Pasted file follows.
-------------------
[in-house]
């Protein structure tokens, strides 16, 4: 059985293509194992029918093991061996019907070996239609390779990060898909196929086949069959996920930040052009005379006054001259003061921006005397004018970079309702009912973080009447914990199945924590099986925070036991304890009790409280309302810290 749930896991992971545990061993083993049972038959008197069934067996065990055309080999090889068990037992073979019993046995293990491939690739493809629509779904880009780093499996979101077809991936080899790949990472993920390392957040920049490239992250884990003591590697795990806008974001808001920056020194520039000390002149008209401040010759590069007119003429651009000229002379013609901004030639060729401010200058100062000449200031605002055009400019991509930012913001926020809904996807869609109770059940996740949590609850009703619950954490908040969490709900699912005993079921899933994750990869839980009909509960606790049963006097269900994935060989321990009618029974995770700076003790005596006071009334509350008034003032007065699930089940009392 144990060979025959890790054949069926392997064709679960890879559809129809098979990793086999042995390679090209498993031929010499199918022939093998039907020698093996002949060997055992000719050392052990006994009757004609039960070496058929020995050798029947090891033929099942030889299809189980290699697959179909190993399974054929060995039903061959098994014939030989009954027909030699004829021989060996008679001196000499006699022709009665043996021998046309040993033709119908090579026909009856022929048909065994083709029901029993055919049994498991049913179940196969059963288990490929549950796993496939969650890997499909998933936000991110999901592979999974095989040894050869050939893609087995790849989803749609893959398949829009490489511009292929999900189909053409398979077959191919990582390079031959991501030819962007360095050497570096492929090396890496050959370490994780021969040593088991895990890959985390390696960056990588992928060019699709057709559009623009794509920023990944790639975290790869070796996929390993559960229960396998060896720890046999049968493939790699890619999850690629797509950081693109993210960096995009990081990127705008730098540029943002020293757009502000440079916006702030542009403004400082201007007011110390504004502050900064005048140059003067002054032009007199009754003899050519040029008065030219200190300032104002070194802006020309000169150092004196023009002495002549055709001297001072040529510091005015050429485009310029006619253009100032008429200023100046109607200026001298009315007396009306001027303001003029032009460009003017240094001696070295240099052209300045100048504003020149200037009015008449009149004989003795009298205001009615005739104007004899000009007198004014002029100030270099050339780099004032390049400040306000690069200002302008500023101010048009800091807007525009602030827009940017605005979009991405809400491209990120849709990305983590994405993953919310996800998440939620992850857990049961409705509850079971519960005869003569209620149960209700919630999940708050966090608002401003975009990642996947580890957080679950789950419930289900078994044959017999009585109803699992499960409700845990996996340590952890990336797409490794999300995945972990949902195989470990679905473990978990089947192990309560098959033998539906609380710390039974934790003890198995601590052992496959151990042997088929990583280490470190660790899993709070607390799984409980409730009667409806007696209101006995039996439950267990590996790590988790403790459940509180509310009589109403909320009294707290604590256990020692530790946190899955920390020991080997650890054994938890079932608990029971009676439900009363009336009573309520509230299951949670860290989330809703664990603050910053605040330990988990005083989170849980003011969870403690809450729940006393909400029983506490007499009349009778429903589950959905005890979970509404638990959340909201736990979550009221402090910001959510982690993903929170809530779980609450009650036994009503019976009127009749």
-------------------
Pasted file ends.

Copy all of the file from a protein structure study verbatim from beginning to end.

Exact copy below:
[in-house]
């Protein structure tokens, strides 16, 4: 059985293509194992029918093991061996019907070996239609390779990060898909196929086949069959996920930040052009005379006054001259003061921006005397004018970079309702009912973080009447914990199945924590099986925070036991304890009790409280309302810290 749930896991992971545990061993083993049972038959008197069934067996065990055309080999090889068990037992073979019993046995293990491939690739493809629509779904880009780093499996979101077809991936080899790949990472993920390392957040920049490239992250884990003591590697795990806008974001808001920056020194520039000390002149008209401040010759590069007119003429651009000229002379013609901004030639060729401010200058100062000449200031605002055009400019991509930012913001926020809904996807869609109770059940996740949590609850009703619950954490908040969490709900699912005993079921899933994750990869839980009909509960606790049963006097269900994935060989321990009618029974995770700076003790005596006071009334509350008034003032007065699930089940009392 144990060979025959890790054949069926392997064709679960890879559809129809098979990793086999042995390679090209498993031929010499199918022939093998039907020698093996002949060997055992000719050392052990006994009757004609039960070496058929020995050798029947090891033929099942030889299809189980290699697959179909190993399974054929060995039903061959098994014939030989009954027909030699004829021989060996008679001196000499006699022709009665043996021998046309040993033709119908090579026909009856022929048909065994083709029901029993055919049994498991049913179940196969059963288990490929549950796993496939969650890997499909998933936000991110999901592979999974095989040894050869050939893609087995790849989803749609893959398949829009490489511009292929999900189909053409398979077959191919990582390079031959991501030819962007360095050497570096492929090396890496050959370490994780021969040593088991895990890959985390390696960056990588992928060019699709057709559009623009794509920023990944790639975290790869070796996929390993559960229960396998060896720890046999049968493939790699890619999850690629797509950081693109993210960096995009990081990127705008730098540029943002020293757009502000440079916006702030542009403004400082201007007011110390504004502050900064005048140059003067002054032009007199009754003899050519040029008065030219200190300032104002070194802006020309000169150092004196023009002495002549055709001297001072040529510091005015050429485009310029006619253009100032008429200023100046109607200026001298009315007396009306001027303001003029032009460009003017240094001696070295240099052209300045100048504003020149200037009015008449009149004989003795009298205001009615005739104007004899000009007198004014002029100030270099050339780099004032390049400040306000690069200002302008500023101010048009800091807007525009602030827009940017605005979009991405809400491209990120849709990305983590994405993953919310996800998440939620992850857990049961409705509850079971519960005869003569209620149960209700919630999940708050966090608002401003975009990642996947580890957080679950789950419930289900078994044959017999009585109803699992499960409700845990996996340590952890990336797409490794999300995945972990949902195989470990679905473990978990089947192990309560098959033998539906609380710390039974934790003890198995601590052992496959151990042997088929990583280490470190660790899993709070607390799984409980409730009667409806007696209101006995039996439950267990590996790590988790403790459940509180509310009589109403909320009294707290604590256990020692530790946190899955920390020991080997650890054994938890079932608990029971009676439900009363009336009573309520509230299951949670860290989330809703664990603050910053605040330990988990005083989170849980003011969870403690809450729940006393909400029983506490007499009349009778429903589950959905005890979970509404638990959340909201736990979550009221402090910001959510982690993903929170809530779980609450009650036994009503019976009127009749």